# fit.nb.gf: Fitting Longitudinal Data from a Gamma Frailty Model with... In spass: Study Planning and Adaptation of Sample Size

## Description

`fit.nb.gf` fits data using the pseudo maximum likelihood of a Gamma frailty model

## Usage

 ``` 1 2 3 4 5 6 7 8 9 10 11 12 13``` ```fit.nb.gf( dataC, dataE, trend = c("constant", "exponential"), lower, upper, method = "L-BFGS-B", start, approx = 20, rho = FALSE, H0 = FALSE, h0 = 0 ) ```

## Arguments

 `dataC` a matrix containing count data from the control group, which is to be fitted. Columns correspond to time points, rows to observations. `dataE` a matrix containing count data from the experiment group, which is to be fitted. Columns correspond to time points, rows to observations. `trend` the trend which assumed to underlying in the data. `lower` vector of lower bounds for estimated parameters `lambda`, `size` and `rho`, respectively. `upper` vector of upper bounds for estimated parameters `lambda`, `size` and `rho`, respectively. `method` algorithm used for minimization of the likelihood, see `optim` for details. `start` vector of starting values for estimated parameters `mu`, `size` and `rho`, respectively, used for optimization. `approx` numer of iterations in numerical calculation of the sandwich estimator, see 'Details'. `rho` indicates whether or not to calculate the correlation coefficient of Gamma frailties. Must be TRUE or FALSE. `H0` indicates whether or not to calculate the hessian and outer gradient matrix under the null hypothesis, see 'Details'. `h0` the value against which is tested under the null

## Details

the function `fit.nb.gf` fits a Gamma frailty model as found in Fiocco (2009). The fitting function allows for incomplete follow up, but not for intermittent missingness.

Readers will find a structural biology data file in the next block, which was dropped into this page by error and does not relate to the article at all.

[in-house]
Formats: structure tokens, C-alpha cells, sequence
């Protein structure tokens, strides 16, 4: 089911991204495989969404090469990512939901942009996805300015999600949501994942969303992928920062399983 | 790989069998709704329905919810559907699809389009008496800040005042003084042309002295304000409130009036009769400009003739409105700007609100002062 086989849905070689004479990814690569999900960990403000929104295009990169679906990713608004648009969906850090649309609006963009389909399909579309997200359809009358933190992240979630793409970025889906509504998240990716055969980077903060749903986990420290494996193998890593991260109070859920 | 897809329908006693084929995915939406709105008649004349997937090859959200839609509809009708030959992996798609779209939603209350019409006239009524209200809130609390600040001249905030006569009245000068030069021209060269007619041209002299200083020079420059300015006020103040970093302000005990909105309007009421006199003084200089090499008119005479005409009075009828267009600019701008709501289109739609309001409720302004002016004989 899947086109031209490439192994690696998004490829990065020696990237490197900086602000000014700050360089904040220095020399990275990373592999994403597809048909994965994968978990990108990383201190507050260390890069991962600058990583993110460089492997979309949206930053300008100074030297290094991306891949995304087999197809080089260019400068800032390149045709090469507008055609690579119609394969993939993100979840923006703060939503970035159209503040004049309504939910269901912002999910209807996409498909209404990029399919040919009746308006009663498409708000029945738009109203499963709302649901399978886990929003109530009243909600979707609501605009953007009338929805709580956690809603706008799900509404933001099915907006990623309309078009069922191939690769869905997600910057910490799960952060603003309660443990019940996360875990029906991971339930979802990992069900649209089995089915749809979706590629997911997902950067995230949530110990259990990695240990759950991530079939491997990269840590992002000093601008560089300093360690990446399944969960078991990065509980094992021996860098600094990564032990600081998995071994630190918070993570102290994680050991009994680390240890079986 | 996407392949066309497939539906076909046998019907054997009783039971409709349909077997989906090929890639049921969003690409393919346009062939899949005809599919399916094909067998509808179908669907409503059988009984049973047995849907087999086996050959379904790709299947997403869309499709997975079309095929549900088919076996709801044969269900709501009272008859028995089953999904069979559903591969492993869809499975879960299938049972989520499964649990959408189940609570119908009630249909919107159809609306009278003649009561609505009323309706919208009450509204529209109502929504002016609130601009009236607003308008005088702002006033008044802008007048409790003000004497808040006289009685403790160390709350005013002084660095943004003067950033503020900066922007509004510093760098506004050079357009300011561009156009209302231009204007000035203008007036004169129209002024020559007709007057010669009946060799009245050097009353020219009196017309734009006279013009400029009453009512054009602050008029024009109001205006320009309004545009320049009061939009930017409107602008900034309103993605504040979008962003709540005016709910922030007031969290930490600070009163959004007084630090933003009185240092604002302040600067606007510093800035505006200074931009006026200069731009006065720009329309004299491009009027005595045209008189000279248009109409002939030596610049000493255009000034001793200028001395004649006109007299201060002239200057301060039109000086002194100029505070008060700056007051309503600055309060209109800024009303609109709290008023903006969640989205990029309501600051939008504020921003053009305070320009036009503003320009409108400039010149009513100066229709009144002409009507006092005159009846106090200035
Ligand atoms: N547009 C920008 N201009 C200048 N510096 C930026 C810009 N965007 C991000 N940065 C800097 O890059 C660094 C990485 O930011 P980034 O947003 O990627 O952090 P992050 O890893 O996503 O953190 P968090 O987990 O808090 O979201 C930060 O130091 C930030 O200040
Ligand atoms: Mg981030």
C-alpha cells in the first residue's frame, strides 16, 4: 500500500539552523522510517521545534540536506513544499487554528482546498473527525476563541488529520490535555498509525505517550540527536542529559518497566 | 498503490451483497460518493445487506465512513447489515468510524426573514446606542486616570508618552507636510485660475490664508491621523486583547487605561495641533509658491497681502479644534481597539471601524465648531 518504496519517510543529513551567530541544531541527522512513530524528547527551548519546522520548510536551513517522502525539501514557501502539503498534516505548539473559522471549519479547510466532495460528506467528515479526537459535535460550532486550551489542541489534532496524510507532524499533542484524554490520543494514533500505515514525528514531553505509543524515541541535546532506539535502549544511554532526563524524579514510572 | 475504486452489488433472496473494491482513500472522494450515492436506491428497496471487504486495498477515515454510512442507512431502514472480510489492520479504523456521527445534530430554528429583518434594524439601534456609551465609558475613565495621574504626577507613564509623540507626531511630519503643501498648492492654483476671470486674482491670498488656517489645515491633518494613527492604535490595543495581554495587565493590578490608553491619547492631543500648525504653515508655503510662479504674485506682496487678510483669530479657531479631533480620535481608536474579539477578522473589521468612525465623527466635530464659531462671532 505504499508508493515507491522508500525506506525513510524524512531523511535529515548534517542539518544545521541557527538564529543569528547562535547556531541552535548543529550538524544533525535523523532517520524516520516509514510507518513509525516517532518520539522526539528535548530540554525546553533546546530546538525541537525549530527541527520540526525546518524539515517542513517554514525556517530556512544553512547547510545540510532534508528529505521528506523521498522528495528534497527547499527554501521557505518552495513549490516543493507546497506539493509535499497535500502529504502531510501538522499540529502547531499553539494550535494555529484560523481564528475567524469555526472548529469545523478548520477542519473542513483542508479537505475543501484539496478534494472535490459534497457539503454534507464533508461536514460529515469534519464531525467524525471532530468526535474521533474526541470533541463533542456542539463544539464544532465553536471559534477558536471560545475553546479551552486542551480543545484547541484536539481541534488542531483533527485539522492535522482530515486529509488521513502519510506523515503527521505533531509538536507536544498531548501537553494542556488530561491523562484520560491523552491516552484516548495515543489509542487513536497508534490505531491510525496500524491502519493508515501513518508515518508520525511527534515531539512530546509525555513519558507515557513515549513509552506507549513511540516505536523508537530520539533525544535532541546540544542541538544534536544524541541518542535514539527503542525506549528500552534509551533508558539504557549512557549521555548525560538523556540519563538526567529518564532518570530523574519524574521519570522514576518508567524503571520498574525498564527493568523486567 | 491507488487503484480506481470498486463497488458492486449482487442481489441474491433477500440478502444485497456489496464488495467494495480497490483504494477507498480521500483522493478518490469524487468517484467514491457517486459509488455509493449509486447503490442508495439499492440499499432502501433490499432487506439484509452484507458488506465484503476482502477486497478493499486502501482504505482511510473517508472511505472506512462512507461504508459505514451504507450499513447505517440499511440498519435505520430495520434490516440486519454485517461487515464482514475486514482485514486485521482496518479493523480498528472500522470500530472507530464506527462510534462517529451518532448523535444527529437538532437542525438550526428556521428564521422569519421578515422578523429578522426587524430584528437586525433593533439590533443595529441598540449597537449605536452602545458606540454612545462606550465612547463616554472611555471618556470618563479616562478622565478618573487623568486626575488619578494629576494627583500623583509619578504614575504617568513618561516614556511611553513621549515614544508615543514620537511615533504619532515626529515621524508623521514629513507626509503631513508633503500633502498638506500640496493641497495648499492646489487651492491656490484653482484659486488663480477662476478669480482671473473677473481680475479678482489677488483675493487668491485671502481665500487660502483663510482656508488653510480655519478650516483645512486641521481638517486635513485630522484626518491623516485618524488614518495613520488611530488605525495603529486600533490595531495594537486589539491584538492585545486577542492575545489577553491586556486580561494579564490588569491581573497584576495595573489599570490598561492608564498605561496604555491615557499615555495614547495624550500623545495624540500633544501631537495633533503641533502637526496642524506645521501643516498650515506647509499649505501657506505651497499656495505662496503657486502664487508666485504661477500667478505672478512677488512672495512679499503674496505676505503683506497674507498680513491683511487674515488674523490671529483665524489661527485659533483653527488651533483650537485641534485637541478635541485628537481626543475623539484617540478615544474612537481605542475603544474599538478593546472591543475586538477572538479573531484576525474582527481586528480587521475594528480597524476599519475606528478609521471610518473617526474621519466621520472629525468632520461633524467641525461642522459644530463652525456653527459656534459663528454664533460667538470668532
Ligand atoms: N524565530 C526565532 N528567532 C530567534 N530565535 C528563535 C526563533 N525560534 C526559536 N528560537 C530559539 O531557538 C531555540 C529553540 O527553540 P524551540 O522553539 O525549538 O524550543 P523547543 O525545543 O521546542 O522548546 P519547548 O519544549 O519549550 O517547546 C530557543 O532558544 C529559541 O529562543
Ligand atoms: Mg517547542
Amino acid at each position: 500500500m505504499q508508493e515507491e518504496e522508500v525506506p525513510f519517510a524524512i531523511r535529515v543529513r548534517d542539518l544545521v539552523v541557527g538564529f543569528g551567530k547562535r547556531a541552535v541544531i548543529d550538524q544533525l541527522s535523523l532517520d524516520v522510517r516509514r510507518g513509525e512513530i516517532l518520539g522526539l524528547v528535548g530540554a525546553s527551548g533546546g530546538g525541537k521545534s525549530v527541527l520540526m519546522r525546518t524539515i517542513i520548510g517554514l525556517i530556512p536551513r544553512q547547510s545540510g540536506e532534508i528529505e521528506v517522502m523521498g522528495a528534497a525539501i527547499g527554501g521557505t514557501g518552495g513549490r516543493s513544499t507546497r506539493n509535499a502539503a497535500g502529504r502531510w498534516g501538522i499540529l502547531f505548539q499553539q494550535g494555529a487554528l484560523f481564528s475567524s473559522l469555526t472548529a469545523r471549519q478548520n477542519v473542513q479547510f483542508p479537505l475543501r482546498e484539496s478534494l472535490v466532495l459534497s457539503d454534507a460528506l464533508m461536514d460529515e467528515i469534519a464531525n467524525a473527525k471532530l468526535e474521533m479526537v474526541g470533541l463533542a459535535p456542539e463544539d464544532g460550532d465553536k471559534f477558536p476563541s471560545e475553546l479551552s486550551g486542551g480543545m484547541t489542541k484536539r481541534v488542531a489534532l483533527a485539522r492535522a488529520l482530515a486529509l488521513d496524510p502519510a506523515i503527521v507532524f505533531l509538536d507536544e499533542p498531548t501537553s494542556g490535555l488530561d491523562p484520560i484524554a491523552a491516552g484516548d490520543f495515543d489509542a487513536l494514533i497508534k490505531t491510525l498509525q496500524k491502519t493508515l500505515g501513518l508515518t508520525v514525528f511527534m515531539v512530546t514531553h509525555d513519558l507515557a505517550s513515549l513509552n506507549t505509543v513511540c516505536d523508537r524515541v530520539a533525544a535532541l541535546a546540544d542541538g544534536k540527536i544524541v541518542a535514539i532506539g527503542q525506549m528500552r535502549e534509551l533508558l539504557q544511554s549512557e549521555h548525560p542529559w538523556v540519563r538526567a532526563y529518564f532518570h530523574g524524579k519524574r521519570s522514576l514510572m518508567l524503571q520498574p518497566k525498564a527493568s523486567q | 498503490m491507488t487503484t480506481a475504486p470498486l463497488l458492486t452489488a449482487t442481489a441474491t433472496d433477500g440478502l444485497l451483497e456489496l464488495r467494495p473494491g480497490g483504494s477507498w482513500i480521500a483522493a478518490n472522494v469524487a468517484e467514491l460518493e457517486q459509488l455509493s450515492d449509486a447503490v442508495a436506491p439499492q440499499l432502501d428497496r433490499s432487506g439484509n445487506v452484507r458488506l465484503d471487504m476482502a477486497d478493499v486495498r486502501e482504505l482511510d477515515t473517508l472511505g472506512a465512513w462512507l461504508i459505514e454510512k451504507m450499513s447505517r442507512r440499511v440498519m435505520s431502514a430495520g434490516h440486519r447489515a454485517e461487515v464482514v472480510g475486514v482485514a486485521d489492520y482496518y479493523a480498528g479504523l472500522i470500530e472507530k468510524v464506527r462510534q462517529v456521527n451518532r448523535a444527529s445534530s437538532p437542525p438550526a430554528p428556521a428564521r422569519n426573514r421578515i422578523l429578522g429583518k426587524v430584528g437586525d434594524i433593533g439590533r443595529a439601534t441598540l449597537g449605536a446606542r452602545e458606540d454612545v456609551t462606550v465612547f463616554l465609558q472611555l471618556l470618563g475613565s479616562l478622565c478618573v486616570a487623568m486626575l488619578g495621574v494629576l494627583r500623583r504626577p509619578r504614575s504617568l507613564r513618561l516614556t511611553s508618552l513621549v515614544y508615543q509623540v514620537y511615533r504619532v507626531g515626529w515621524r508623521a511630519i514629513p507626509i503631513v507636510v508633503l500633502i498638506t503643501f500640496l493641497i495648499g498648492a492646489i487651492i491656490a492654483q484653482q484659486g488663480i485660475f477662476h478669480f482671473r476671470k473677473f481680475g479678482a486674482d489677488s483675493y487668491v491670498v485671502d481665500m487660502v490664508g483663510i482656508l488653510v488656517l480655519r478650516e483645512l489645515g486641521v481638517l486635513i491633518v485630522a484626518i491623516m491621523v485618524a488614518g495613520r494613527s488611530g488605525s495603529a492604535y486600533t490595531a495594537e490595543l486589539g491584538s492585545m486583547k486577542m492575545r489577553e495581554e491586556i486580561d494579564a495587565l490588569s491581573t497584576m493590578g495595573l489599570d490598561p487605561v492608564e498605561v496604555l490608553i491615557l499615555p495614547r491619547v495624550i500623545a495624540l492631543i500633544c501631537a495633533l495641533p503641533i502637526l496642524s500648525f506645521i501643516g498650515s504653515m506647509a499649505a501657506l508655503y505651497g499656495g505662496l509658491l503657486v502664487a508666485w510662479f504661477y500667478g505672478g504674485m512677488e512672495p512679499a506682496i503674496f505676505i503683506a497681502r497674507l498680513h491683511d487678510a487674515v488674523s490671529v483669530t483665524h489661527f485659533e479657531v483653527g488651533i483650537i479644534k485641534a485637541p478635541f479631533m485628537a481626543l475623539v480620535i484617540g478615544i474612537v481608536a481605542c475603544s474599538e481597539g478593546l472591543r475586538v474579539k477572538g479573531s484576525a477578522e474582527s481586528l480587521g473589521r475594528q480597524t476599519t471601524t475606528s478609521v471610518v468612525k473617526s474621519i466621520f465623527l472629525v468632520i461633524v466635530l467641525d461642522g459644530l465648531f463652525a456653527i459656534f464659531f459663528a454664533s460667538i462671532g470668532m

When calculating the expected sandwich estimator required for the sample size, certain terms can not be computed analytically and have to be approximated numerically. The value `approx` defines how close the approximation is to the true expected sandwich estimator. High values of `approx` provide better approximations but are compuationally more expensive.

If parameter H0 is set to TRUE, the hessian and outer gradient are calculated under the assumption that `lambda` ≥q `h0` if `trend = "constant"` or `lambda` ≥q `h0` if `trend = "exponential"`.

## Value

`fit.nb.gf` returns estimates of the trend parameters `lambda`, dispersion parameter `size`, Hessian matrix `hessian`, outer gradient product matrix `ogradient` and, if inquired, correlation coefficient `rho`.

## Source

`fit.nb.gf` uses code contributed by Thomas Asendorf.

## References

Fiocco M, Putter H, Van Houwelingen JC, (2009), A new serially correlated gamma-frailty process for longitudinal count data Biostatistics Vol. 10, No. 2, pp. 245-257.

## See Also

`rnbinom.gf` for information on the Gamma frailty model, `n.nb.gf` for calculating initial sample size required when performing inference, `bssr.nb.gf` for blinded sample size reestimation within a running trial, `optim` for more information on the used minimization algorithms.

## Examples

 ```1 2 3 4``` ```#Generate data from the Gamma frailty model random<-get.groups(n=c(1000,1000), size=c(0.7, 0.7), lambda=c(0.8, -0.5), rho=c(0.6, 0.6), tp=7, trend="constant") fit.nb.gf(dataC=random[1001:2000,], dataE=random[1:1000,], trend="constant") ```

spass documentation built on Jan. 13, 2021, 7:57 p.m.